Martha Stewart has been notified that she faces likely fraud charges for improperly obtaining and using insider information that allowed her to avoid stock losses.
The potential civil charges, to be voted on by the Securities and Exchange Commission, could cost her the job as head of her Martha Stewart Living Omnimedia as well as the standard SEC penalty of triple the losses she avoided by selling 4,000 shares of ImClone Systems stock last December.
Stewart learned of the charges in a Wells Notice, a formal letter sent last week. The SEC’s Enforcement Division plans to recommend that the full commission invoke charges, the notice said. Stewart’s lawyer, her spokeswoman, a spokesman for U.S. Attorney James Comey and officials at the the Securities and Exchange Commission, which prepared the charges, all refused to comment.
But legal experts agree that the charges represent a significant problem for Stewart, even if parallel criminal charges are not filed by the U.S. Justice Department. “It’s pretty serious,” said Laura Unger, former acting chairwoman of the SEC. “It means the is pretty far along.”
Unger said in 90 percent of the cases the SEC commission sides with its staff in deciding to file a suit against the object of a probe. Stewart’s lawyer will have 30 days to respond to the charges. The SEC commission will then review that response along with SEC staff’s bill of particulars.
In other developments, Comey’s office in Manhattan filed papers late yesterday seeking civil forfeiture of nearly $10 million that the government charges Samuel Waksal, founder and former chief executive of ImClone Systems Inc., and his family members made by illegal trading on “inside” non-public, material information regarding stock of the Manhattan biotechnology firm.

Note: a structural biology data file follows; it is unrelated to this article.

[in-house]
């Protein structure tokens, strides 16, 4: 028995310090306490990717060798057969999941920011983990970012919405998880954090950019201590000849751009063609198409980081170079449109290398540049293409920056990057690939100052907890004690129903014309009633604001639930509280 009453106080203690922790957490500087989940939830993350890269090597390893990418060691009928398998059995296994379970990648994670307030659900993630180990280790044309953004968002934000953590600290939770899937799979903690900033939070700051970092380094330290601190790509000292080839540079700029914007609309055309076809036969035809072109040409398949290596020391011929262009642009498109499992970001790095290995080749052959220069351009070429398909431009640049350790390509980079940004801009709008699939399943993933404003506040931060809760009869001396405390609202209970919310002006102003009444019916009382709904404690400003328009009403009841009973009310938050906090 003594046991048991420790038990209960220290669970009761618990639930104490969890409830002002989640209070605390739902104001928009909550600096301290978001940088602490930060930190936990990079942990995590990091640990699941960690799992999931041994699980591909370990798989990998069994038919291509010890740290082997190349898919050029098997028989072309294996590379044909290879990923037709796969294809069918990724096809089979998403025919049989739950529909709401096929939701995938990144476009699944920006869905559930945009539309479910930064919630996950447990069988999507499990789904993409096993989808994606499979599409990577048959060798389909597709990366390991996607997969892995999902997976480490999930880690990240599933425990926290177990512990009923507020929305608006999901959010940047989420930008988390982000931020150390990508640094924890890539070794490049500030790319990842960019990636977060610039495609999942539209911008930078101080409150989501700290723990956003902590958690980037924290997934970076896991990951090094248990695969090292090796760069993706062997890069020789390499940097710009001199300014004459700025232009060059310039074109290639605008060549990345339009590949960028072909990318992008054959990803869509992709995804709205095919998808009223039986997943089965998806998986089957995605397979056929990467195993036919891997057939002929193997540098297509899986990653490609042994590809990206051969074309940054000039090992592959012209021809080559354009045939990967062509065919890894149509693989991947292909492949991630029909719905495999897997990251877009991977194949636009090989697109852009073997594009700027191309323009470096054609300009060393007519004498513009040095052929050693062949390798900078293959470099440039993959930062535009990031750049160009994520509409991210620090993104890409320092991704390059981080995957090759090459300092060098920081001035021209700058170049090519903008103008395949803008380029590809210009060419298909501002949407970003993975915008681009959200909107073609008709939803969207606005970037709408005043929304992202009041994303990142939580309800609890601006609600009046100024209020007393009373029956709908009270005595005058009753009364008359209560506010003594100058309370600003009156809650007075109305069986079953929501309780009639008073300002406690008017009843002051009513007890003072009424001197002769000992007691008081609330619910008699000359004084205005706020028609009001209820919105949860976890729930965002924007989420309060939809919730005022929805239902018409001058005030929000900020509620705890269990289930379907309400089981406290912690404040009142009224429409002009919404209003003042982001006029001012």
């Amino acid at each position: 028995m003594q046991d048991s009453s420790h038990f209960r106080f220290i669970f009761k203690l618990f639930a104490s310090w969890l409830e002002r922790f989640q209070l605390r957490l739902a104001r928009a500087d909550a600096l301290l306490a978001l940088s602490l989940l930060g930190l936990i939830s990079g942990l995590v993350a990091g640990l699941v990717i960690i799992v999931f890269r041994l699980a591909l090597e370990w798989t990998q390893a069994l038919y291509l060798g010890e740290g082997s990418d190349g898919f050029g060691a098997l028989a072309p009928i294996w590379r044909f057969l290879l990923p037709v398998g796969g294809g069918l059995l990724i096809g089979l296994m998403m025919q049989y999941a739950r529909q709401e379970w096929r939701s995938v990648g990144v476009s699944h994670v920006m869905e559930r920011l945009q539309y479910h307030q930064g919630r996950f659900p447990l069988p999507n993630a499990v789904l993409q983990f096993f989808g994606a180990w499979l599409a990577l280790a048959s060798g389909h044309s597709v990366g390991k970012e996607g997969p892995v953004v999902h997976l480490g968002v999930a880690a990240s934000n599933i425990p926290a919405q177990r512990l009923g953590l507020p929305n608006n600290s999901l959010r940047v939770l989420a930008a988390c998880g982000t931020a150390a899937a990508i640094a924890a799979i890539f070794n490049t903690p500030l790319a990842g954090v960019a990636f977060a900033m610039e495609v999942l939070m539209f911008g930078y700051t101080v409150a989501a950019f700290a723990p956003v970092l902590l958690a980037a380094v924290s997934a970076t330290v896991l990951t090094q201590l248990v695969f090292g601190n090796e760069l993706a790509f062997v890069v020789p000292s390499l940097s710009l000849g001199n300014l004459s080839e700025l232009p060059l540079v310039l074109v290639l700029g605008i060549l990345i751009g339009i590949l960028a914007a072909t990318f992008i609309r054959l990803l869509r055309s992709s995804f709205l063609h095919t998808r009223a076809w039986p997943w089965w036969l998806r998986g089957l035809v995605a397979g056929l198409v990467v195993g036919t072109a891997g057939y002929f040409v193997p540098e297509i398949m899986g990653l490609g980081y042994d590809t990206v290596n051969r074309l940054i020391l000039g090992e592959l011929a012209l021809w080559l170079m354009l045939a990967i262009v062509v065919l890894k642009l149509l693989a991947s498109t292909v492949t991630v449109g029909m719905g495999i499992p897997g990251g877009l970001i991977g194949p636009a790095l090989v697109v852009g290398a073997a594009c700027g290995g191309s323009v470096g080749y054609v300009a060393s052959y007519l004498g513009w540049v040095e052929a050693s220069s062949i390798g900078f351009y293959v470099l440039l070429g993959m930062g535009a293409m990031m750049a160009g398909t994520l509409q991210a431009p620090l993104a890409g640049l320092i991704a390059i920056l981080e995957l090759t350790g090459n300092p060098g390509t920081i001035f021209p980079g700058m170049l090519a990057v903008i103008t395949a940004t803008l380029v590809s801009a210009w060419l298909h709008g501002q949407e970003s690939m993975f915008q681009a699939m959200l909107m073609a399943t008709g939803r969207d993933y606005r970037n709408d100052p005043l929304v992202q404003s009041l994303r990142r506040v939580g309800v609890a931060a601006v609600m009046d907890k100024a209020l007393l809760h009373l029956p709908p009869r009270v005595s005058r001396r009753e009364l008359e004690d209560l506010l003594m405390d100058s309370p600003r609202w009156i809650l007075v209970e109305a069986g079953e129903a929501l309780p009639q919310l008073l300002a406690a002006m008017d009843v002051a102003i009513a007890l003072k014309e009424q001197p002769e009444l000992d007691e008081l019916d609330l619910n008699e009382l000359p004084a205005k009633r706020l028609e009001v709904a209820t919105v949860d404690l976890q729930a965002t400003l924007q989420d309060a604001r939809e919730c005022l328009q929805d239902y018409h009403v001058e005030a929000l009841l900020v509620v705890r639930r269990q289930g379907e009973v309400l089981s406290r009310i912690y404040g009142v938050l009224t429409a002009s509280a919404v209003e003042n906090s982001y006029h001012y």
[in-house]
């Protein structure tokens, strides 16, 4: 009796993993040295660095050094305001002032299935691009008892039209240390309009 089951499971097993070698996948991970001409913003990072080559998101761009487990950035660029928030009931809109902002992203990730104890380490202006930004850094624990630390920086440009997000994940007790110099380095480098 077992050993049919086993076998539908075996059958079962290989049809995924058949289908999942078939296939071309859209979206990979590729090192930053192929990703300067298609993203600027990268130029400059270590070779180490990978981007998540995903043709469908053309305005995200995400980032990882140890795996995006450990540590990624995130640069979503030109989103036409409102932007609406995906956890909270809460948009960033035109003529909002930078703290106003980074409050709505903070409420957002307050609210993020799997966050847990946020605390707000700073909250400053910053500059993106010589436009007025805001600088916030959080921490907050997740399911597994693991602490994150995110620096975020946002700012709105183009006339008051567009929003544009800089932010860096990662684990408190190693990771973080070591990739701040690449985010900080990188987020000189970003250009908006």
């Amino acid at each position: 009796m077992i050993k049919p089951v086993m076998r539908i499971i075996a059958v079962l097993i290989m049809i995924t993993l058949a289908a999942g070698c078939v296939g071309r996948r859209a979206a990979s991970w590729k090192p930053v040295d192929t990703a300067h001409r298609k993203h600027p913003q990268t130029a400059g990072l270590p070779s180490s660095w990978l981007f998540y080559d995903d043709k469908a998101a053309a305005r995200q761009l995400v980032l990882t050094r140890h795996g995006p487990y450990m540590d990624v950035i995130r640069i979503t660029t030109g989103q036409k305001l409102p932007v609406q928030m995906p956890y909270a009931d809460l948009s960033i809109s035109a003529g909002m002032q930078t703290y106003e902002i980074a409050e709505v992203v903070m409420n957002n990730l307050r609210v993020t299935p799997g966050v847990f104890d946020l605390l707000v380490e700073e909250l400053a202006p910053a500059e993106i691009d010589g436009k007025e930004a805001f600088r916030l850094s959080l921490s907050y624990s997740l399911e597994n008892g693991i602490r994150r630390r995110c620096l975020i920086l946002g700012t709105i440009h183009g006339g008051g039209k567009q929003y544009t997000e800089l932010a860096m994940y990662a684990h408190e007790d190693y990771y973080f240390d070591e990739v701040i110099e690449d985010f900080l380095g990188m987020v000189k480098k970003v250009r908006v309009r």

Last week, Waksal entered a partial guilty plea to six of 13 charges involving the sell-off of ImClone stock before news broke last December that the Food and Drug Administration would reject the company’s application for its promising anti-cancer drug, Erbitux. The guilty plea included charges of bank fraud, insider trading and conspiracy to obstruct justice.
In yesterday’s papers, the government seeks civil forfeiture of those assets as well as an additional $3 million more they charge he and family members made in connection with that scheme.
At issue for Stewart are conversations between her and Samuel Waksal late last year.
ImClone’s stock price had been soaring as the fast-track testing proceeded and as Bristol-Myers bought a 20 percent share in the company. But a year ago, the FDA began questioning the quality of ImClone field tests. As the Bristol-Myers deal was finalized in late October, Waksal and his brother, Harlan, sold more than 20 percent of their holdings, the first time they had sold company stock since 1995.
FDA concern with Erbitux continued through the fall, which paralleled intense discussions among the Waksals, Stewart and their broker, Peter Bacanovic of Merrill Lynch, and his assistant, Douglas Faneuil. A series of telephone and e-mail messages released last month by the House Energy Committee provide rich detail of the conversations, particularly on Dec. 27, and indicate the concern about the pending FDA announcement that it was rejecting ImClone’s application.
Stewart was traveling to Cancun, Mexico, for a two-week vacation and didn’t get a morning message that day from Bacanovic that ImClone shares, then selling for $62.64, would “start trading downward.”
When he had heard nothing from Stewart, Bacanovic sent Faneuil an e-mail message: “Has news come out yet? Let me know.”
Faneuil replied three minutes later: “Nothing yet. I’ll let you know. No call from Martha either.”
At 1:26 p.m., Stewart’s jet stopped in San Antonio for refueling. She made three calls from her cell phone to her home answering machine, to her office and the ImClone offices.
Stewart’s lawyer, Robert Morvillo, has said she and Bacanovic agreed to sell her 4,000 shares when Bacanovic notified her that the share price had dropped below the $60 threshold that they had previously set for selling the stock. At 3:50 that afternoon, Faneuil sent her an e-mail message that the shares had been sold at $58 a share.
One day later, the FDA announced it had rejected the Erbitux application, citing sloppy record keeping by ImClone and challenging ImClone’s claim that only three persons had died within a month of the last Erbitux treatment, when in fact 21 persons had died.